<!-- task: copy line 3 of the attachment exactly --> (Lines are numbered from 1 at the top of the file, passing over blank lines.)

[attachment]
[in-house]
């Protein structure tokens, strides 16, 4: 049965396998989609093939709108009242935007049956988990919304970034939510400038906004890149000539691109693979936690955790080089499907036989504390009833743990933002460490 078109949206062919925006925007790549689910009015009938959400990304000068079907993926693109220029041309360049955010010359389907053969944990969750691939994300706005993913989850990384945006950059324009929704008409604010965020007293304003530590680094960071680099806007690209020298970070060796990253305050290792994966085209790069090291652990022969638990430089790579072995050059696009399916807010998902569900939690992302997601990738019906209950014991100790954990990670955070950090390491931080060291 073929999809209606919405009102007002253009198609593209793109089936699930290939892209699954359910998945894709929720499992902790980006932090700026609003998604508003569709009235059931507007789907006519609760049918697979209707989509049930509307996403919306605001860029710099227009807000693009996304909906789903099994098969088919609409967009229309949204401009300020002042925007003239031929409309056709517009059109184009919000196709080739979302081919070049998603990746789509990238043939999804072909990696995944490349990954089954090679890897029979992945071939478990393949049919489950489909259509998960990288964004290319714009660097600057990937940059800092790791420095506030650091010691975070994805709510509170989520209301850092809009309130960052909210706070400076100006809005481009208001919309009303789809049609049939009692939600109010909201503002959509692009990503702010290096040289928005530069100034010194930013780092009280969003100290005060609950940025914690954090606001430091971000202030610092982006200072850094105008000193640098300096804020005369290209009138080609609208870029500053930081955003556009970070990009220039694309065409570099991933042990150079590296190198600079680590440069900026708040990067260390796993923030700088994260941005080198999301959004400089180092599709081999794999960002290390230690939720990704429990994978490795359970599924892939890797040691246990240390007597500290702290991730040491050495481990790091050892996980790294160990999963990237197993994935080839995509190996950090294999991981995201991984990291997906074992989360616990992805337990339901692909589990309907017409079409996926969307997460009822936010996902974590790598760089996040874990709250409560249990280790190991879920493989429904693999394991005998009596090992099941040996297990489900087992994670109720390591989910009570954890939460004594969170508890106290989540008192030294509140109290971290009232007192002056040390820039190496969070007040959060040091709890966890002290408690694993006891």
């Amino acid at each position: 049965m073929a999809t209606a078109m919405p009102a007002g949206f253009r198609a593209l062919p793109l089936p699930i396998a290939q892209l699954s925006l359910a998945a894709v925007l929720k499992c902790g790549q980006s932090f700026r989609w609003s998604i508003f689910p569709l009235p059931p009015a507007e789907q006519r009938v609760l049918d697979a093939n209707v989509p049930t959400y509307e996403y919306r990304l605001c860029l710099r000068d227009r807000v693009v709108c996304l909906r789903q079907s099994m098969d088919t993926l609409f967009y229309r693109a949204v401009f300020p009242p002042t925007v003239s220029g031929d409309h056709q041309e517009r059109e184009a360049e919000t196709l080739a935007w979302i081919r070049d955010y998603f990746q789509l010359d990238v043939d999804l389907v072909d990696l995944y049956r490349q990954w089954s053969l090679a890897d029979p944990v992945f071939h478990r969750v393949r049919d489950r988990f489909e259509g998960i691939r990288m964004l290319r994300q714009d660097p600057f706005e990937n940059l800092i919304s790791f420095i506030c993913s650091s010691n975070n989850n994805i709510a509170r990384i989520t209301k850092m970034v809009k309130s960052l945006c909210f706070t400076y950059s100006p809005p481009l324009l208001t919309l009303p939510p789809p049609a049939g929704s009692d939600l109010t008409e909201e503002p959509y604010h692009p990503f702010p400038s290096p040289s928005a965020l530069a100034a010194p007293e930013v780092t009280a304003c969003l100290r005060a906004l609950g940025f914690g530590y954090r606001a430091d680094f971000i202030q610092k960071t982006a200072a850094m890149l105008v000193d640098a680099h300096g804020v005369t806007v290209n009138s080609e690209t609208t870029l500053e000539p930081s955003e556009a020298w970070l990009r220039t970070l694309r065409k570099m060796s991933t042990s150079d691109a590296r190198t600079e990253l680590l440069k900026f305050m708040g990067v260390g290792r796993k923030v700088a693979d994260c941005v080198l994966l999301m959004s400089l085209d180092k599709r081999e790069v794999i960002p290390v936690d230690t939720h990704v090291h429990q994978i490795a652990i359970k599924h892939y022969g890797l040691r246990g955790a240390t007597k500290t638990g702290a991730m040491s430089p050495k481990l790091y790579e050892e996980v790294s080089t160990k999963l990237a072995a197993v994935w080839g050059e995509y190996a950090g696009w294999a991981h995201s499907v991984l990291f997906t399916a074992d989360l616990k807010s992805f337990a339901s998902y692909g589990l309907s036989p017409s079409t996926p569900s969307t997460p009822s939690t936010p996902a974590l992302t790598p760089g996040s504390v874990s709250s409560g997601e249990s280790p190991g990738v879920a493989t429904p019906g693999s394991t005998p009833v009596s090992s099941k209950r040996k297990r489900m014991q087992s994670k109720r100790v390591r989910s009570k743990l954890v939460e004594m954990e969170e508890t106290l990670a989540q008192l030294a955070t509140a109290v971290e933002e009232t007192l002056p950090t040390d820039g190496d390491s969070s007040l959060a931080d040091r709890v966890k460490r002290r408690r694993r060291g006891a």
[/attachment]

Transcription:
């Amino acid at each position: 049965m073929a999809t209606a078109m919405p009102a007002g949206f253009r198609a593209l062919p793109l089936p699930i396998a290939q892209l699954s925006l359910a998945a894709v925007l929720k499992c902790g790549q980006s932090f700026r989609w609003s998604i508003f689910p569709l009235p059931p009015a507007e789907q006519r009938v609760l049918d697979a093939n209707v989509p049930t959400y509307e996403y919306r990304l605001c860029l710099r000068d227009r807000v693009v709108c996304l909906r789903q079907s099994m098969d088919t993926l609409f967009y229309r693109a949204v401009f300020p009242p002042t925007v003239s220029g031929d409309h056709q041309e517009r059109e184009a360049e919000t196709l080739a935007w979302i081919r070049d955010y998603f990746q789509l010359d990238v043939d999804l389907v072909d990696l995944y049956r490349q990954w089954s053969l090679a890897d029979p944990v992945f071939h478990r969750v393949r049919d489950r988990f489909e259509g998960i691939r990288m964004l290319r994300q714009d660097p600057f706005e990937n940059l800092i919304s790791f420095i506030c993913s650091s010691n975070n989850n994805i709510a509170r990384i989520t209301k850092m970034v809009k309130s960052l945006c909210f706070t400076y950059s100006p809005p481009l324009l208001t919309l009303p939510p789809p049609a049939g929704s009692d939600l109010t008409e909201e503002p959509y604010h692009p990503f702010p400038s290096p040289s928005a965020l530069a100034a010194p007293e930013v780092t009280a304003c969003l100290r005060a906004l609950g940025f914690g530590y954090r606001a430091d680094f971000i202030q610092k960071t982006a200072a850094m890149l105008v000193d640098a680099h300096g804020v005369t806007v290209n009138s080609e690209t609208t870029l500053e000539p930081s955003e556009a020298w970070l990009r220039t970070l694309r065409k570099m060796s991933t042990s150079d691109a590296r190198t600079e990253l680590l440069k900026f305050m708040g990067v260390g290792r796993k923030v700088a693979d994260c941005v080198l994966l999301m959004s400089l085209d180092k599709r081999e790069v794999i960002p290390v936690d230690t939720h990704v090291h429990q994978i490795a652990i359970k599924h892939y022969g890797l040691r246990g955790a240390t007597k500290t638990g702290a991730m040491s430089p050495k481990l790091y790579e050892e996980v790294s080089t160990k999963l990237a072995a197993v994935w080839g050059e995509y190996a950090g696009w294999a991981h995201s499907v991984l990291f997906t399916a074992d989360l616990k807010s992805f337990a339901s998902y692909g589990l309907s036989p017409s079409t996926p569900s969307t997460p009822s939690t936010p996902a974590l992302t790598p760089g996040s504390v874990s709250s409560g997601e249990s280790p190991g990738v879920a493989t429904p019906g693999s394991t005998p009833v009596s090992s099941k209950r040996k297990r489900m014991q087992s994670k109720r100790v390591r989910s009570k743990l954890v939460e004594m954990e969170e508890t106290l990670a989540q008192l030294a955070t509140a109290v971290e933002e009232t007192l002056p950090t040390d820039g190496d390491s969070s007040l959060a931080d040091r709890v966890k460490r002290r408690r694993r060291g006891a």